Vaccination Coverage Among Persons with Asthma in the United States During the 2010–11 Influenza Season: Asthma was the most common underlying condition among persons hospitalized with pandemic influenza A (H1N1) virus infection in 2009. Although persons with asthma are not more likely than others to get influenza, it can make asthma symptoms worse, trigger asthma attacks, and lead to pneumonia or other complications that may result in hospitalization and even death. From 1964–2010, the ACIP recommended that all adults and children aged six months and older with asthma receive an influenza vaccination annually. Beginning with the 2010–11 influenza season, ACIP expanded its annual vaccination recommendation to include all persons aged six months and older, while emphasizing that protection of persons at higher risk for influenza-related complications continue as a focus of vaccination efforts.
CDC analyzed data from the 2010 and 2011 National Health Interview Survey (NHIS) to provide the first update of national vaccination coverage among persons aged two years and older with asthma since the new ACIP recommendation. The December 6 MMWR describes the results of that analysis, which indicated that influenza vaccination during the 2010–11 season among persons with asthma was 50%, up from 36% five years earlier. However, vaccination coverage across all age groups, including among those with health insurance, a usual place for health care, and one or more health care visits in the past 12 months, remained well below Healthy People 2020 targets of 80% for children aged six months–17 years and 90% for adults 18 years and older who are at high risk. These findings highlight the need to educate health care providers and persons with asthma about the importance of annual influenza vaccination.
Seasonal Influenza Vaccination Coverage Among Women Who Delivered a Live-Born Infant in 21 States and New York City During the 2009–10 and 2010–11 Influenza Seasons: Because influenza can be especially severe during pregnancy, the American College of Obstetricians and Gynecologists and the ACIP recommend influenza vaccination for pregnant women. Pregnant women experience increased morbidity from influenza infection, and they were at increased risk for severe disease and mortality from 2009 influenza A (H1N1) pdm09 (pH1N1) pandemic virus infection. During the 2009–10 influenza season, CDC’s Pregnancy Risk Assessment Monitoring System (PRAMS) began collecting data on pregnant women’s vaccination coverage, and 22 areas continued to collect data during the 2010–11 season.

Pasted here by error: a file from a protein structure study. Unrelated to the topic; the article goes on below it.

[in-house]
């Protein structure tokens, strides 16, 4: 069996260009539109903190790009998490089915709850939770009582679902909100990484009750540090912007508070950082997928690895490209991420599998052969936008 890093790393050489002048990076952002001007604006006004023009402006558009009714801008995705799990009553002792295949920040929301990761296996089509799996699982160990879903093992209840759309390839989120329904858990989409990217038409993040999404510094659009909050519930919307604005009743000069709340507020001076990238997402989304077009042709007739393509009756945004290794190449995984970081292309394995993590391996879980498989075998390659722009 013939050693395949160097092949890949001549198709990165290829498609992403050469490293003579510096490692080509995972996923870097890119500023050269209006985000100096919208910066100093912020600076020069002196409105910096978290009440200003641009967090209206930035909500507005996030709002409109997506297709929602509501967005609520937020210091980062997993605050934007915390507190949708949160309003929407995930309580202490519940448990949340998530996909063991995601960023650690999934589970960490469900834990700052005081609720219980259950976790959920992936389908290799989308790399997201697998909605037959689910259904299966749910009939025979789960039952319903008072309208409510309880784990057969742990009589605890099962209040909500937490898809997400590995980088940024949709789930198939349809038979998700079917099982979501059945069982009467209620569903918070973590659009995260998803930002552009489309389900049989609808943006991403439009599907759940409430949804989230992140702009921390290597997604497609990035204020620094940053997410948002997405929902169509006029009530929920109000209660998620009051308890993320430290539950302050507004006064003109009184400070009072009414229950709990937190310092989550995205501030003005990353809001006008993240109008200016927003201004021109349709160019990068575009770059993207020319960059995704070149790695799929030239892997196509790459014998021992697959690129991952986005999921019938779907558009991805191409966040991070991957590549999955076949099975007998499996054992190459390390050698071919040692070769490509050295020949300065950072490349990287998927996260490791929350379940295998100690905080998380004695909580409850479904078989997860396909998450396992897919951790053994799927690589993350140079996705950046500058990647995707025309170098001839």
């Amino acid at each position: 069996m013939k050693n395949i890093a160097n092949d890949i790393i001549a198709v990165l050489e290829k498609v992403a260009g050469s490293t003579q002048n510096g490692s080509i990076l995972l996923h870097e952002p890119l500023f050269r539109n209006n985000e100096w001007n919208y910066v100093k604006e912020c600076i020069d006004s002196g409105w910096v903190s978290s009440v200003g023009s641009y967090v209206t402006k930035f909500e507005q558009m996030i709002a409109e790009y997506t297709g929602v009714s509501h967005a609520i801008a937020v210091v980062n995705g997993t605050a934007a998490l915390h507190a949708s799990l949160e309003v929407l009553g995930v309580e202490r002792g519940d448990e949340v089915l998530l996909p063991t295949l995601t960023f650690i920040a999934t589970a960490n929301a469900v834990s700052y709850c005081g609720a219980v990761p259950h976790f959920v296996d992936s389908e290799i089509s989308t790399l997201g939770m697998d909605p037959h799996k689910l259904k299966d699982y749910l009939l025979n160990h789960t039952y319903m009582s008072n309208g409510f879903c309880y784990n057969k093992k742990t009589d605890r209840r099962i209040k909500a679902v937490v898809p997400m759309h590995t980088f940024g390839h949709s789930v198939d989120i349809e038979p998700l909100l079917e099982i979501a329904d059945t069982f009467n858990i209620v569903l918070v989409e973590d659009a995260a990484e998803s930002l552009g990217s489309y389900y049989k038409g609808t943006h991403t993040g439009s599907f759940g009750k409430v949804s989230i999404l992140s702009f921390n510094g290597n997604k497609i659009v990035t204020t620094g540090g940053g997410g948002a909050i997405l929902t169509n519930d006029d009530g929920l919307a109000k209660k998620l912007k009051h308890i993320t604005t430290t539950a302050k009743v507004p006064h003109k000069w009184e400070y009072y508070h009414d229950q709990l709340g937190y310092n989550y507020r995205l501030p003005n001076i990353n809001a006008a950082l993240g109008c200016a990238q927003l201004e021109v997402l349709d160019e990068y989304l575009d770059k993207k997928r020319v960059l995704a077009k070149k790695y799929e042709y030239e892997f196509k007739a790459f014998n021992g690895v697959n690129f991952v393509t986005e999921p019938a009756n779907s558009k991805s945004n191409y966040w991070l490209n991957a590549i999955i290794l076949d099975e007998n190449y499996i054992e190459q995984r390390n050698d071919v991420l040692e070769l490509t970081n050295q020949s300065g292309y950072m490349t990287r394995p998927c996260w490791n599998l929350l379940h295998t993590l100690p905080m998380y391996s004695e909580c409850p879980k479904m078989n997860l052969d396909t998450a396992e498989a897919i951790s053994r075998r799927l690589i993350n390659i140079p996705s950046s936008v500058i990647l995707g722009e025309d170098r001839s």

To estimate state-specific seasonal influenza vaccination coverage among pregnant women for the 2010–11 influenza season, the most recent data available, CDC analyzed data from women who delivered a live-born infant during September 2010–May 2011. The December 13 MMWR describes the results of that analysis, which indicated that, for the 2010–11 season, 53.6% women were vaccinated (44.2% during pregnancy, 8.8% postpartum, and less than 1% at an unknown time during pregnancy). Among those vaccinated during pregnancy, most were vaccinated during the second or third trimester. Wide state-to-state variation in vaccination coverage was observed, with a range of 32.6% to 75.9% and a median of 54.8%. Compared with the 2009–10 season, coverage was either the same or higher in all areas. Strategies that contributed to increased vaccination coverage need to be promoted.
Flu Season Resources: Are you ready to promote flu vaccination this season? CDC provides a variety of free materials for all audiences, including print, audio/video, social media tools, and web tools. This season CDC has added new flu promotional materials for grassroots outreach to health disparate populations. Order these free resources and more at the free resources web page; it’s one-stop shopping for up-to-date flu information!